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Miracles and marvels: a view from the third station.

David Mills argues that the 'dramatic interest of the cycle focuses upon the different responses of characters to prophecy' and such 'dislocations of nature' (1) as miraculous signs. Alexandra F. Johnson's edition of the 1572 text (2) strongly suggests that spectacular stage effects were called for in the representation of such miraculous signs of God's power and Christ's divinity, and these effects would probably have been instrumental to a given play's pedagogical and dramatic efficacy. The third day of pageants, set squarely in the time of the 'holy spirit', offered several interesting staged representations of miracles, 'false', and 'true', and provided an illuminating index of the disparate approaches the participating groups took.

'The Road to Emmaus' dramatizes Christ's visitation of the disciples following his resurrection and the subsequent episode of Thomas's doubt, and is punctuated throughout with the fantastic disappearances and reappearances of the newly-risen Christ. Redeemer College produced 'Emmaus', and their modest intention to honour the play's 'storytelling and teaching component' (3) was served well enough. But the group's attempt 'to catch some of the wonder the disciples must have felt in that brief period when the risen Christ was appearing to them, and share it' (4) was arguably less successful. These moments were cleverly blocked and made ample use of the simple set that consisted of a dressed table concealing a trap in the floor of the pageant wagon and a break in the curtain behind that was painted to look like the brickwork of the third station's mansion. Following one of Jesus's disappearances, the pilgrims swept the table away, demonstrating that he was not merely hiding behind it; however, the effect was more than slightly diminished by the visible break in the moving curtain behind them.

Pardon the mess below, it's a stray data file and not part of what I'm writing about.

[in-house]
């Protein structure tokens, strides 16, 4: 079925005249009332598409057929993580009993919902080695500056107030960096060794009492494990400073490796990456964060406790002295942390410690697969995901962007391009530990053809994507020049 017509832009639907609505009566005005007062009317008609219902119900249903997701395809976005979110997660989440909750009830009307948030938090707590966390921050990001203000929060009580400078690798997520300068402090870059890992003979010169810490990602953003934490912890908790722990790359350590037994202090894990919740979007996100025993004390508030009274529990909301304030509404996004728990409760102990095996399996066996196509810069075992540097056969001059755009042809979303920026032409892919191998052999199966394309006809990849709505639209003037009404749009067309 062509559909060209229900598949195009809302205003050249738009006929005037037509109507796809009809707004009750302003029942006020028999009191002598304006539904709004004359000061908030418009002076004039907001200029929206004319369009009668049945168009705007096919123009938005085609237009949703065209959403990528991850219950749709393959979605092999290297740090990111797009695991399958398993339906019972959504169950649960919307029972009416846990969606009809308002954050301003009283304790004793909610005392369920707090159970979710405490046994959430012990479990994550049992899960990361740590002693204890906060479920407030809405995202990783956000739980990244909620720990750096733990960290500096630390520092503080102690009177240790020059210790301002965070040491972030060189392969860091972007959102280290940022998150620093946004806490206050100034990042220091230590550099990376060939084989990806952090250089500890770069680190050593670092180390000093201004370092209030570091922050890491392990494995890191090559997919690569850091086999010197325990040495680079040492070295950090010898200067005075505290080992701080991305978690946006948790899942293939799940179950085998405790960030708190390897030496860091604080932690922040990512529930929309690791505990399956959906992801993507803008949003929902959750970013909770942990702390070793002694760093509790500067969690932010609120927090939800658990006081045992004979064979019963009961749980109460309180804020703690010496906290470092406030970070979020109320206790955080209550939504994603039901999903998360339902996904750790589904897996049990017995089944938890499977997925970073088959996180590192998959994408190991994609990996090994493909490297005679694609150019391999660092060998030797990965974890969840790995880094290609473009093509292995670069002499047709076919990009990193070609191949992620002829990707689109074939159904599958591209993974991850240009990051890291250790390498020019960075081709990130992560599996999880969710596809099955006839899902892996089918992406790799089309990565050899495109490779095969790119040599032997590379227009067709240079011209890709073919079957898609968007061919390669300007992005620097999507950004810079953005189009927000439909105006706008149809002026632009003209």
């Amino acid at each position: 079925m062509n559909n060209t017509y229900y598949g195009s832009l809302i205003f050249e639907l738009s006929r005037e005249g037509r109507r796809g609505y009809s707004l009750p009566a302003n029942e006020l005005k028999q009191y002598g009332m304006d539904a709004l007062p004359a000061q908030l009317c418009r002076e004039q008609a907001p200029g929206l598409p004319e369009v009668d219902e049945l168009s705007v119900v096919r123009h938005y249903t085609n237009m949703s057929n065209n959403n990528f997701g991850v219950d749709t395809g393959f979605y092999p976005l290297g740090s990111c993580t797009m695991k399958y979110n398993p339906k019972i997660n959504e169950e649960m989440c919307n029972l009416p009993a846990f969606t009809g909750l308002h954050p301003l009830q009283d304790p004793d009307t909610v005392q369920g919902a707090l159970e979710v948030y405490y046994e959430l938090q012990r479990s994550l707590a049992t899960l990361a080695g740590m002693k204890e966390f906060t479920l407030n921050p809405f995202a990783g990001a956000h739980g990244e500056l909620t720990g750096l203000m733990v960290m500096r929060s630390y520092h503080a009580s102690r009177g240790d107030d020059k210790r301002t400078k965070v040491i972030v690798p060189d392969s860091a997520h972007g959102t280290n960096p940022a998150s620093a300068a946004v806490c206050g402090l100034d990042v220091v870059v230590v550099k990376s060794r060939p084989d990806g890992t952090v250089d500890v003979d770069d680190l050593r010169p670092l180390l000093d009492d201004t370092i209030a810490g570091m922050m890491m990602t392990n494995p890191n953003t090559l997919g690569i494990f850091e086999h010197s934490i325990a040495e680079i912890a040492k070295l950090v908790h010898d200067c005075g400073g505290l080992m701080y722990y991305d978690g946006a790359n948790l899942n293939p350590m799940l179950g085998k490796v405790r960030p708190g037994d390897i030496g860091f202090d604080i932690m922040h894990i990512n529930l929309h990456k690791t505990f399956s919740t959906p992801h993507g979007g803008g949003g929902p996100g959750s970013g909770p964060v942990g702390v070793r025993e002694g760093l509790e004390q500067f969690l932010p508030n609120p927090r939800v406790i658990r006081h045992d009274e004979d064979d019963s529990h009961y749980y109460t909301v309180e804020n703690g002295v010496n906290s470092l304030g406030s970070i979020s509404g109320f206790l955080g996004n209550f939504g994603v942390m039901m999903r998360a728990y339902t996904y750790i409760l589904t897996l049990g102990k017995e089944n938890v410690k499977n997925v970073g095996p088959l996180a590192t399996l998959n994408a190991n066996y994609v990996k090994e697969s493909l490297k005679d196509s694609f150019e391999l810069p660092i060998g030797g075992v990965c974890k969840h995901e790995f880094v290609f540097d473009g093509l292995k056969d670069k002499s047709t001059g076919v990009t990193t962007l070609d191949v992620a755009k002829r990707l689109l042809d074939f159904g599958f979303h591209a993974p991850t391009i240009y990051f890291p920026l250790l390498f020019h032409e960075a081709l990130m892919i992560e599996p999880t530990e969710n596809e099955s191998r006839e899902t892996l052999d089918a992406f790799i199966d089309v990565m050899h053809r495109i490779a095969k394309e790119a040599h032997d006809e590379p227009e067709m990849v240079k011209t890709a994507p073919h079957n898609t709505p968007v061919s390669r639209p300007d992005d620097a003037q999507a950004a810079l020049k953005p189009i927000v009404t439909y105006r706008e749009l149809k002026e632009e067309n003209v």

The characters' responses to such moments read as comic, as when Cleophas hammed his repetition of 'Alas' on Christ's first departure. This sense of lightness was reinforced when Christ reappeared, this time from behind the shaking out of a blanket, which brought to mind the farcical blanket-tossing of Mak in the Towneley Second Shepherd's Play. The moment cast Christ's reappearance as a parlour trick, a conventionalized 'illusion' that insisted on its theatricality and was coded as comic rather than 'wondrous'. As such, these effects resonated more with the objectively 'false' miracles of Antichrist, whose stage-managing grandstanding is marked as inauthentic not only by the legitimating authority of the archangel Michael and the cycle's overarching rationale, but by his self-consciously theatrical comic parodies of Christ's miracles.

The issue here is largely one of tone, and while characters' responses to miraculous 'dislocations of nature' in the cycle often read as comic, comedy tends to be associated with disbelief rather than wonder; there is little in the text of 'Emmaus' to suggest that Cleophas or the other disciples are as self-consciously amused or baffled by Christ's visitations as they were in this production. In 'Emmaus', all this comic business comes to an interesting head in the representation of Thomas's conversion to belief. Although the text calls for a blood effect, Christ's wounds were not visible. The moment contrasted sharply with the comic literalism of the disappearing-reappearing act that had characterized the play to that point. It relied for its quiet effect on Thomas's expression of awe, which was here unfortunately insufficient in its delivery to engender 'wonder'. This insufficiency also diminished the strength of Christ's subsequent address to the audience, in which he exhorts them to believe in his divinity. For a cycle in which staged incarnation is paramount, Christ's lack of visible wounds stood out as an interesting directorial choice that was perhaps meant to resonate with lines such as 'blessed must they all be / that believe and never see' (255-6). The staging might be seen to presume a community of faith whose transformational energies would provide the necessary suspension of disbelief, but ultimately it failed to convert this reviewer.